Alphabet (GOOGL) reported a top- and bottom-line beat with its second-quarter results this afternoon. The company reported revenues of $26.01 billion (up 21% from last year's second quarter), exceeding expectations of $25.64 billion. EPS came in at $5.01 for the quarter, beating expectations by $0.55.
Importantly, this quarter Alphabet recognized its $2.7 billion fine from the European Commission. This fine affected the company's reported EPS by $3.89. While the fine is significant, it will not likely impact trading going forward as it was factored into the company's stock price when it was first levied.
We said in an analysis earlier this month how we felt the GOOGL tech selloff was overdone, and it was an opportune time to purchase shares back in the lower $900s level. Since then, the stock has returned to near its highs, even crossing the $1,000 mark today at one point. In the analysis, we detailed how the stock has been resilient in the face of adversity, overcoming YouTube controversies, and it would (and has) do the same with its EC fine. However, the stock is lower in today's after-hours trading due to advertising-click concerns. Despite beating on both the top and bottom lines, trending declines in aggregate cost per click have investors worried about the company's advertising business. While important to note, this has been trending in the company's recent quarters, and our initial view is that it will not be too much cause for concern. More on that later.
Digging deeper into the quarter, Google properties (formerly labeled "websites"; in other words, the core business) revenue grew 19.6% year over year to $18.425 billion, beating expectations of $18.315 billion. Google Network Members' properties revenue came in for the quarter at $4.247 billion, up about 13.5% year over year and beating estimates of $3.985 billion. Overall, Google advertising revenue was $22.372 billion, representing about an 18.5% increase year over year and representing a slight deceleration compared to the last quarter's results.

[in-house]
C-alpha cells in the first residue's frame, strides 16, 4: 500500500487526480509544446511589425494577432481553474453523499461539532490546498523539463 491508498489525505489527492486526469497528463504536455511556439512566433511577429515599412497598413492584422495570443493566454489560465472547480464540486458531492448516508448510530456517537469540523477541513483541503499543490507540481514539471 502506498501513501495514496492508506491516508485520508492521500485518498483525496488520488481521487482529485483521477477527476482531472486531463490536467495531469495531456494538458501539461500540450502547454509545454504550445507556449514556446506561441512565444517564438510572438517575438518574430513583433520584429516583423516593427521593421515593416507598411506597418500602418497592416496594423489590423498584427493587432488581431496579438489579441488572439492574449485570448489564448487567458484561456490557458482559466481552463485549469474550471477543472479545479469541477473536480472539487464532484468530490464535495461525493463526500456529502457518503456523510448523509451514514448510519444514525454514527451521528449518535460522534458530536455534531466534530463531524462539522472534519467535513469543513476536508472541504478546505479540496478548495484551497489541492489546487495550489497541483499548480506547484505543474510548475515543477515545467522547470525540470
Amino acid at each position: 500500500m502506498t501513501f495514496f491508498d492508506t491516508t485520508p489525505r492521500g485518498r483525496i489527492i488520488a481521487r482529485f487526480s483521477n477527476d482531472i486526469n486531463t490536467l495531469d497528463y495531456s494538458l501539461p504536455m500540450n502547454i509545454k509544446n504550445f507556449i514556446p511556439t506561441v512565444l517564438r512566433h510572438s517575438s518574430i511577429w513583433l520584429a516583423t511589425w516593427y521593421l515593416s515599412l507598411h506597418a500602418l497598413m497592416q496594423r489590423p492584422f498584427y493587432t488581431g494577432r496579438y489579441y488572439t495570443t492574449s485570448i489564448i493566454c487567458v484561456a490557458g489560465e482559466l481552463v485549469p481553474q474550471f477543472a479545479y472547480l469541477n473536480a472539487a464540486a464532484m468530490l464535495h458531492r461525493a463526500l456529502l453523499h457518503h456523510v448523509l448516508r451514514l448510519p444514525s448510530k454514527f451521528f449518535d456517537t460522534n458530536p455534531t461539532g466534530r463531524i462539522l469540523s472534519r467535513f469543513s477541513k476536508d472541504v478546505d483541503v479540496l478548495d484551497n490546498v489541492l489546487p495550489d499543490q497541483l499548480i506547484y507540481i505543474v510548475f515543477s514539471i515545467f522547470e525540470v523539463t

Google Other revenue, which includes Pixel sales, cloud services and Google Play, grew 42% year over year to $3.09 billion. Management remains encouraged by this segment as they see momentum growing in these newer revenue streams, picking up strength with the increased efforts.
Lastly, the Other bets segment, which covers businesses such as Waymo, Google Fiber, Nest and Verily, reported revenue of $248 million. This represents a 34% increase year over year. While revenue increased, it's important to note that the segment operated at a loss of $722 million, with the loss decreasing from last year's $855 million. This segment contains many of GOOGL's "moonshot" projects that require heavy investment, which creates the operating losses. However, should one project pay off, we believe it will become a very lucrative business for the company. Therefore, given the potential of some of the businesses within the division, this is one segment we are rather forgiving about for the bottom line as we view the big picture.
We believe that despite the company beating on both the top and bottom, investors are worried about click metrics. For the quarter, aggregate paid clicks increased 52% year over year and 12% sequentially, with a majority of the growth stemming from the Google Properties division. However, aggregate cost per click declined for another quarter, in total declining 23% year over year and 6% sequentially. While the cost per click rose for Google Network Members sequentially, the heavily weighted Google Properties declined 26% year over year and 8% sequentially. Management has had to defend this area in recent quarters; although the volume of clicks increased, the company is receiving less money for each one. GOOGL has prepared investors for this steady trend, as advertising has shifted toward mobile platforms and YouTube, both of which drive higher volume growth in nature but at lower prices. In addition, for the quarter the company's total traffic acquisition costs (TAC) increased to $5.091 billion, representing 22% of GOOGL's advertising revenue.
Overall, we are encouraged by the strong quarter despite the discouraging click trend. We believe GOOGL can be successful with its diversification away from advertising, but we understand the business represents the heart of its business and the process will take time. While advertising will always be a major core component to the company, we are pleased with some of the progress GOOGL has been making in its other revenue and Other Bets segments. It has been about two years since the creation of Alphabet, and the company has seen strategic benefits from separating its focus. While the company may see short-term weakness immediately following its report, we do not believe it will be sustained as the company continues to deliver and improve on its long-term objectives. However, we do recognize the click concerns moving forward and we will update members accordingly should we believe it to be a larger part of the company's story.